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‘Then and Now’: The History of 3 Iconic Landmarks on the Blue Cross Broad Street Run

Competitors in the upcoming race will pass all of these locations during their time on the 10-mile course.

As runners' hearts are pounding during the Blue Cross Broad Street Run, May 5, runners will be focused on the crossing the finish line. But it will also be a great time for joggers and spectators to reflect on the history of Philadelphia, beginning with three of Broad Street's most storied landmarks.

The Met Philadelphia

North Philadelphia’s Metropolitan Opera House opened its doors as the Philadelphia Opera House in November 1908, more than 110 years ago. Located in the heart of North Broad Street, the lavish concert hall was commissioned by theater producer and composer Oscar Hammerstein I. Hammerstein’s grandson, Oscar Hammerstein II, would later cement their family’s show business legacy as an Oscar Award-winning lyricist and producer.


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In 1910, Hammerstein I’s son sold the concert hall to the New York Metropolitan Opera, which renamed it. The Metropolitan Opera House, or “the Met” as it is commonly known, welcomed Philadelphia’s Academy of Music and world-renowned opera performers over the following decade.

By 1920, the Met was also being used to screen silent films for North Philadelphia moviegoers. After several changes in ownership, the Met then became the site of radio broadcasts, sporting events and ballroom dances. In 1954, a local church purchased the space, using it for worship services until its membership declined in the early 1990s.

In December 2018, after undergoing $56 million in renovations, the Met Philadelphia reopened as a 3,500-seat concert venue. Since its reopening, musicians including Bob Dylan, John Legend and Mariah Carey have performed in the refurbished concert venue.

Philadelphia’s City Hall and the William Penn statue above it have become cultural icons. Erin Coleman explains the history behind the statue’s legacy and the longtime Philly sports controversy surrounding it.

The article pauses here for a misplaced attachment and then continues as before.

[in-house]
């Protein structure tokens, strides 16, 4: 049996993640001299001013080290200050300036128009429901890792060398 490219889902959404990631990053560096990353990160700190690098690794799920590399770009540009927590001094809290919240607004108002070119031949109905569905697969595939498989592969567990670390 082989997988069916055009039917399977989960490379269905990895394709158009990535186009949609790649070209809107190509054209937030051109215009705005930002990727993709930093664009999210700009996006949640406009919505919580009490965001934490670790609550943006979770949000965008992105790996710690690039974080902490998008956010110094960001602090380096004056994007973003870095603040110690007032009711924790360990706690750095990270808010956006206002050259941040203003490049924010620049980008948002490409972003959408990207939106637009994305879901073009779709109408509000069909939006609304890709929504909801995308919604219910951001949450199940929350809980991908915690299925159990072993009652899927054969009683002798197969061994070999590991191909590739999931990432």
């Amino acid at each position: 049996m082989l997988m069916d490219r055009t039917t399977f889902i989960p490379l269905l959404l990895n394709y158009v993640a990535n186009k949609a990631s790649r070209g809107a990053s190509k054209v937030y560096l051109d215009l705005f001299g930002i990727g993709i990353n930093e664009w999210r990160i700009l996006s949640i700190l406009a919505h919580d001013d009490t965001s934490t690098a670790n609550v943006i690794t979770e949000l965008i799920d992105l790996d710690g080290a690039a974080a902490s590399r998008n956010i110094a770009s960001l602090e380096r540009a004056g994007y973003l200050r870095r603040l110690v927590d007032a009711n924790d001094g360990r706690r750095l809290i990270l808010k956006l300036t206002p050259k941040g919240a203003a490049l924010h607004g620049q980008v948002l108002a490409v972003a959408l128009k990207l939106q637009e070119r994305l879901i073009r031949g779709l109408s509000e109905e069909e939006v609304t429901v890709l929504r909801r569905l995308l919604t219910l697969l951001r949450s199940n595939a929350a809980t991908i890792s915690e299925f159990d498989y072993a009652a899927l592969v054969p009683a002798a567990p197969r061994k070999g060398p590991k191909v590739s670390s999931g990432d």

Philadelphia City Hall

Arguably the most recognizable building in Philadelphia, City Hall serves as the central location for the city’s local government. Construction on the building began in 1871 and took 30 years to complete.

A famous, 37-foot statue of city founder William Penn has stood atop the building since 1894. At 548 feet, City Hall was the tallest building in Center City Philadelphia until the late 1980s when One Liberty Place earned that distinction by being two feet taller.

This notoriously began the “Curse of Billy Penn,” a superstition which blamed the failure of Philly’s major sports teams to win championships on One Liberty Place’s surpassing of Penn's statue. This “curse” was later broken after a tiny Billy Penn was placed atop the Comcast Center and the Phillies went on to win the 2008 World Series; in 2018, the Eagles won the Super Bowl.

Not to worry, sports fans: another tiny Billy was put on top of the new tallest building in Philadelphia, the Comcast Technology Center, during its construction.

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Philadelphia Navy Yard

Many know Philadelphia as the original capital of the United States, but fewer people know the city was also the birth place of the United States Navy. The Continental Congress established the Navy in October 1775; in 1776, it leased land in the city to build ships for the military branch.

Shortly after George Washington signed the Naval Act, which authorized the Navy’s original six frigates, this shipyard became an official part of the Navy.

The ship yard remained active for more than 100 years, according to the Navy Yard's website. During World War II, more than 1,200 ships were built or repaired, with 40,000 people were employed at the site. The shipyard closed in September 1996 despite efforts from local politicians to keep it in operation.

Today, the Philadelphia Navy Yard is business campus that is home to 150 companies with more than 13,500 employees.

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